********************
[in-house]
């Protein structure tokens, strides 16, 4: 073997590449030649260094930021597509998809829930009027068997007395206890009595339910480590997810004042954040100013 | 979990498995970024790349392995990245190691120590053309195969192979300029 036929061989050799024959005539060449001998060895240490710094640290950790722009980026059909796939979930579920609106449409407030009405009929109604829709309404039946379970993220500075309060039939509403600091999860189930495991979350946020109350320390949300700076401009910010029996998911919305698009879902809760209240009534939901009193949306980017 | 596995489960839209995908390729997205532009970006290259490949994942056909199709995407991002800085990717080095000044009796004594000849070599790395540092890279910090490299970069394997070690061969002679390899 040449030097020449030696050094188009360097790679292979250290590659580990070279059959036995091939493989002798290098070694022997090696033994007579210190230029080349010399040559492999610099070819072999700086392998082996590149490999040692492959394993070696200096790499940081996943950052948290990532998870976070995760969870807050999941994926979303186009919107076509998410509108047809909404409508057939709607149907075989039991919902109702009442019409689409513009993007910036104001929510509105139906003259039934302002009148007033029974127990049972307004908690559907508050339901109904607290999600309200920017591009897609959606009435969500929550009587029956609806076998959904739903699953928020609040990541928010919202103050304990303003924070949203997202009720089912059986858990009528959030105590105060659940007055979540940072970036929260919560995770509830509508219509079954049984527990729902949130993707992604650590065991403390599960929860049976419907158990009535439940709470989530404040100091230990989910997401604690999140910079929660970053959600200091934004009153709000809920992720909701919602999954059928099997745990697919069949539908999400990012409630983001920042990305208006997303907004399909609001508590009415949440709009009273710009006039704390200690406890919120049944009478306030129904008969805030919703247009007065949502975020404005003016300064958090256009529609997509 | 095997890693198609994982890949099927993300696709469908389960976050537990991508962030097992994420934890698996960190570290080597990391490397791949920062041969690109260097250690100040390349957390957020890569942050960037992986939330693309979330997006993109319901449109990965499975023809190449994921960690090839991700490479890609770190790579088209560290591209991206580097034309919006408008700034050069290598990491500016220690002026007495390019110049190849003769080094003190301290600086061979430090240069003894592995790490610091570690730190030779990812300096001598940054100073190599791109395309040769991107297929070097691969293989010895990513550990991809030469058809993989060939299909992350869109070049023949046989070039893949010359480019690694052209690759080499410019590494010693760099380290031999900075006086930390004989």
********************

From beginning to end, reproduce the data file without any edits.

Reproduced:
[in-house]
């Protein structure tokens, strides 16, 4: 073997590449030649260094930021597509998809829930009027068997007395206890009595339910480590997810004042954040100013 | 979990498995970024790349392995990245190691120590053309195969192979300029 036929061989050799024959005539060449001998060895240490710094640290950790722009980026059909796939979930579920609106449409407030009405009929109604829709309404039946379970993220500075309060039939509403600091999860189930495991979350946020109350320390949300700076401009910010029996998911919305698009879902809760209240009534939901009193949306980017 | 596995489960839209995908390729997205532009970006290259490949994942056909199709995407991002800085990717080095000044009796004594000849070599790395540092890279910090490299970069394997070690061969002679390899 040449030097020449030696050094188009360097790679292979250290590659580990070279059959036995091939493989002798290098070694022997090696033994007579210190230029080349010399040559492999610099070819072999700086392998082996590149490999040692492959394993070696200096790499940081996943950052948290990532998870976070995760969870807050999941994926979303186009919107076509998410509108047809909404409508057939709607149907075989039991919902109702009442019409689409513009993007910036104001929510509105139906003259039934302002009148007033029974127990049972307004908690559907508050339901109904607290999600309200920017591009897609959606009435969500929550009587029956609806076998959904739903699953928020609040990541928010919202103050304990303003924070949203997202009720089912059986858990009528959030105590105060659940007055979540940072970036929260919560995770509830509508219509079954049984527990729902949130993707992604650590065991403390599960929860049976419907158990009535439940709470989530404040100091230990989910997401604690999140910079929660970053959600200091934004009153709000809920992720909701919602999954059928099997745990697919069949539908999400990012409630983001920042990305208006997303907004399909609001508590009415949440709009009273710009006039704390200690406890919120049944009478306030129904008969805030919703247009007065949502975020404005003016300064958090256009529609997509 | 095997890693198609994982890949099927993300696709469908389960976050537990991508962030097992994420934890698996960190570290080597990391490397791949920062041969690109260097250690100040390349957390957020890569942050960037992986939330693309979330997006993109319901449109990965499975023809190449994921960690090839991700490479890609770190790579088209560290591209991206580097034309919006408008700034050069290598990491500016220690002026007495390019110049190849003769080094003190301290600086061979430090240069003894592995790490610091570690730190030779990812300096001598940054100073190599791109395309040769991107297929070097691969293989010895990513550990991809030469058809993989060939299909992350869109070049023949046989070039893949010359480019690694052209690759080499410019590494010693760099380290031999900075006086930390004989």